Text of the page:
Overall I recommend you to choose a hat and stick with it for a bit, after a bit then add the next.  If you try doing both things at once that may hurt more than help.  Its not easy being an agent or investor so you don't want to jump off the deep end and fail at booth.

Also if you find this helpful please don't forget to vote it up

I agree if you want to sell real estate get your license first.  And do that until you are comfortable doing it without always needing someone's help ( We all need help at some time).  Then when you are secure you could maybe start investing.  

Or you could just jump in and do both but you will not learn how to write hardly anything in classes.  The in the seat classes seem to work the best from what I have heard.  Going to meet and greets are a great way to learn also.  

Good Luck!

@Connor Cushman

Hi Connor, I will address each of these below. 

1. I’ll understand more thoroughly the entire process of making offers, signing contracts, inspections, financing etc.

  Answer: You wont learn most of this until you work in a brokerage or under another agent for at least 6 months. It will be a year before you are really good at this. Writing an offer is complicated but you can pick it up by the 3rd time but you still might make a mistake. Inspections are easy because you just schedule them with an inspector. Financing is not what you learn in RE school. You will learn that my studying finance or talking to a lender a lot.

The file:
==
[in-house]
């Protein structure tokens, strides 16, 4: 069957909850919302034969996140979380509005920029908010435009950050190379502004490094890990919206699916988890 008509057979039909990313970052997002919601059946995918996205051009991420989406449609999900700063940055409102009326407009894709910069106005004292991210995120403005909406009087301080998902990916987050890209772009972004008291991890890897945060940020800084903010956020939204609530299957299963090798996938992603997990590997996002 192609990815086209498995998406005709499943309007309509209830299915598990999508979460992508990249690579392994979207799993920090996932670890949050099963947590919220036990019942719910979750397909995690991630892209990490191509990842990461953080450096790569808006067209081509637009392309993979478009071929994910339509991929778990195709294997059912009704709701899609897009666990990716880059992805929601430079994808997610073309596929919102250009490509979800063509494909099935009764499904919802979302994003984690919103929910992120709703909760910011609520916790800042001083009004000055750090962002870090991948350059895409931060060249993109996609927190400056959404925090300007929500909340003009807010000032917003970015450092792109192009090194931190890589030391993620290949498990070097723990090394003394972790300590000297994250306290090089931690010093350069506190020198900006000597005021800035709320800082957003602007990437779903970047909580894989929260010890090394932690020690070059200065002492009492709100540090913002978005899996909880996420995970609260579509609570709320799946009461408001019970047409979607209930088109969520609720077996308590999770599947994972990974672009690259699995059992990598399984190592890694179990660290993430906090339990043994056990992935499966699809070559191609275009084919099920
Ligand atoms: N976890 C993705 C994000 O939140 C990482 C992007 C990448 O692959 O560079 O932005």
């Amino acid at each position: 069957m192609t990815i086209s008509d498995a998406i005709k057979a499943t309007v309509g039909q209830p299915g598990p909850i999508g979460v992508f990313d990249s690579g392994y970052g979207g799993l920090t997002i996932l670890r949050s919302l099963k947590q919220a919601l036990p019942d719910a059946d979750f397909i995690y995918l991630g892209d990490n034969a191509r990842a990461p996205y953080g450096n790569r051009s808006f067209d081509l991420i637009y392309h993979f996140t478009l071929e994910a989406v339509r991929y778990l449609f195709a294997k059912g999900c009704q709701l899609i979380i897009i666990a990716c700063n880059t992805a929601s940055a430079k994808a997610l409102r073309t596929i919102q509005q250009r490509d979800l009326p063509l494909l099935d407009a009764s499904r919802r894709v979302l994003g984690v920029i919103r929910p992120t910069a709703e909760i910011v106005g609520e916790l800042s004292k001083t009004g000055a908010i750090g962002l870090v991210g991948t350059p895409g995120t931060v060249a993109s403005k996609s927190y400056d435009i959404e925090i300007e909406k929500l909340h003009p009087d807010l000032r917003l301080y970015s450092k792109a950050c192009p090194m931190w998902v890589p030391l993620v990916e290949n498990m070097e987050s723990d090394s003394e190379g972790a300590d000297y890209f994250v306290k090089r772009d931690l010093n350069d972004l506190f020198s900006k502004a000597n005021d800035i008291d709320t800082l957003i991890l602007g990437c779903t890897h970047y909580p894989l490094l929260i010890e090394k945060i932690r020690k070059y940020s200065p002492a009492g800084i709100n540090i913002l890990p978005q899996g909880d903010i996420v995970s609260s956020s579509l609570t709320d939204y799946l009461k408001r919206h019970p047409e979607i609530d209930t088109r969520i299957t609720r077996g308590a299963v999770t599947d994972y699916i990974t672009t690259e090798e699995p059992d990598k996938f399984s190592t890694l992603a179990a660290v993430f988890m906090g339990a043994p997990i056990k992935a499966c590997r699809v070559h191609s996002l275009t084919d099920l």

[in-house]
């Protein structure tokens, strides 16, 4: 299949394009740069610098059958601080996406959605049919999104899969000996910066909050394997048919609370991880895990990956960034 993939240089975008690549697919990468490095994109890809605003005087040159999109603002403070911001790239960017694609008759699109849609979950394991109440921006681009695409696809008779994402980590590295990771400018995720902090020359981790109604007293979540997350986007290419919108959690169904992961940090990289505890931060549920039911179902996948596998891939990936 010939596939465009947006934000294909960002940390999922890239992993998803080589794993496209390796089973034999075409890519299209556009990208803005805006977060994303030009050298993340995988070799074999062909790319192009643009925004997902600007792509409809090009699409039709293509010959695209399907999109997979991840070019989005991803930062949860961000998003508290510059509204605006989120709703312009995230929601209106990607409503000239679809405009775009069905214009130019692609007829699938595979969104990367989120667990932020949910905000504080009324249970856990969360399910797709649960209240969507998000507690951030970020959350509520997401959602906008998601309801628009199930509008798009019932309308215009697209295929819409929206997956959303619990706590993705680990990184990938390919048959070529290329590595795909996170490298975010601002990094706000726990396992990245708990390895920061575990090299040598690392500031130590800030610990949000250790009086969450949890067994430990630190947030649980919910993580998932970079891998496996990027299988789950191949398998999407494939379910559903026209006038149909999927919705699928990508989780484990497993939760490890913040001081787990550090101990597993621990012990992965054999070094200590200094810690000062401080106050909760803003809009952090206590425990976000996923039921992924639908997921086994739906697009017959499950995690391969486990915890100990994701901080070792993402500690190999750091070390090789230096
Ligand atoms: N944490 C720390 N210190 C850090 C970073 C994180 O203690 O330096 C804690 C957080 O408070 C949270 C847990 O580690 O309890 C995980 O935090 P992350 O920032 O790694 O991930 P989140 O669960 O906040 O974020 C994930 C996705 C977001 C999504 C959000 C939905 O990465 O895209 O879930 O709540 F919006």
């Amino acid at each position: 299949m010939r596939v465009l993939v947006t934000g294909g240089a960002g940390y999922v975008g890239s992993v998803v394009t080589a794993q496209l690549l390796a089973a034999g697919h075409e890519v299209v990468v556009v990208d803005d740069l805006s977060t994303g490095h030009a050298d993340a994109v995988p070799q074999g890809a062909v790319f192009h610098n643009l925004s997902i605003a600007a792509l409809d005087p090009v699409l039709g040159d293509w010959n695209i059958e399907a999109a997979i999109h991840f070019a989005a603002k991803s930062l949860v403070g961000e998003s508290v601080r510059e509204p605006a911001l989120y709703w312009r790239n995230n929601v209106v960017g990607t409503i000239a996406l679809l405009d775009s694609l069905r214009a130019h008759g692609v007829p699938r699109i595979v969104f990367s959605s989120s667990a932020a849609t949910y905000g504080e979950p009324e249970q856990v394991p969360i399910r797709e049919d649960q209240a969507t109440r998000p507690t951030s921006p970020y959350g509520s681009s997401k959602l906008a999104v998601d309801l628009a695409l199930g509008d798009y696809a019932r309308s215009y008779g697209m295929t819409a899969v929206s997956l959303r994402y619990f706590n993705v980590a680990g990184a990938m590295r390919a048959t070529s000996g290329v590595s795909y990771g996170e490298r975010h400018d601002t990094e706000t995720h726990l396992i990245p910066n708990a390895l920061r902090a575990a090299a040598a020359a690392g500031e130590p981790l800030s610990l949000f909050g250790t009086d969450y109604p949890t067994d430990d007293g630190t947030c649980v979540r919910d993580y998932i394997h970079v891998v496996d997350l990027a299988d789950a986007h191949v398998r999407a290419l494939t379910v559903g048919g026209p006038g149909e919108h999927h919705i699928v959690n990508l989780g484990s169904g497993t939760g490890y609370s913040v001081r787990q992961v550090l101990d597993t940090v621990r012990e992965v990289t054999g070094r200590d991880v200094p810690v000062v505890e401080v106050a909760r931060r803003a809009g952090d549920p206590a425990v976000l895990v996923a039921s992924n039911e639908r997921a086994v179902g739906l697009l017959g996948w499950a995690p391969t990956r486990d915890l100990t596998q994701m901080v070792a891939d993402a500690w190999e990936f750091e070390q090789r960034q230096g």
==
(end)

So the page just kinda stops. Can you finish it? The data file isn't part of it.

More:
2. I’ll have easy access to new listings, market reports, email alerts that I can customize. I can also go look at any house I want any time. 

Answer: you will have access to new listings, marker reports and alerts. It will take time to learn the market and the backside of the MLS so you can find good deals as they hit the market. An experienced agent can do this for you and only send you solid flips or investments.

3. Save 3% on any deal I purchase as I take the commission instead of giving it to an agent. 

  Answer: yep you will save 3% but you will miss out on deals because you wont have a great agents sending you the best deals on the first day they hit the market. After about a year you will likely be able to spot some good stuff easily. 

Being a real estate agent is a fun and hard job. I love it but it is hard hard work. Finding deals is not as easy as having access to the MLS. Also, if you get in full time then you wont have a W2 and qualifying for a loan is a huge PITA. You need 2 years of W9 income before they let you use it on a loan app.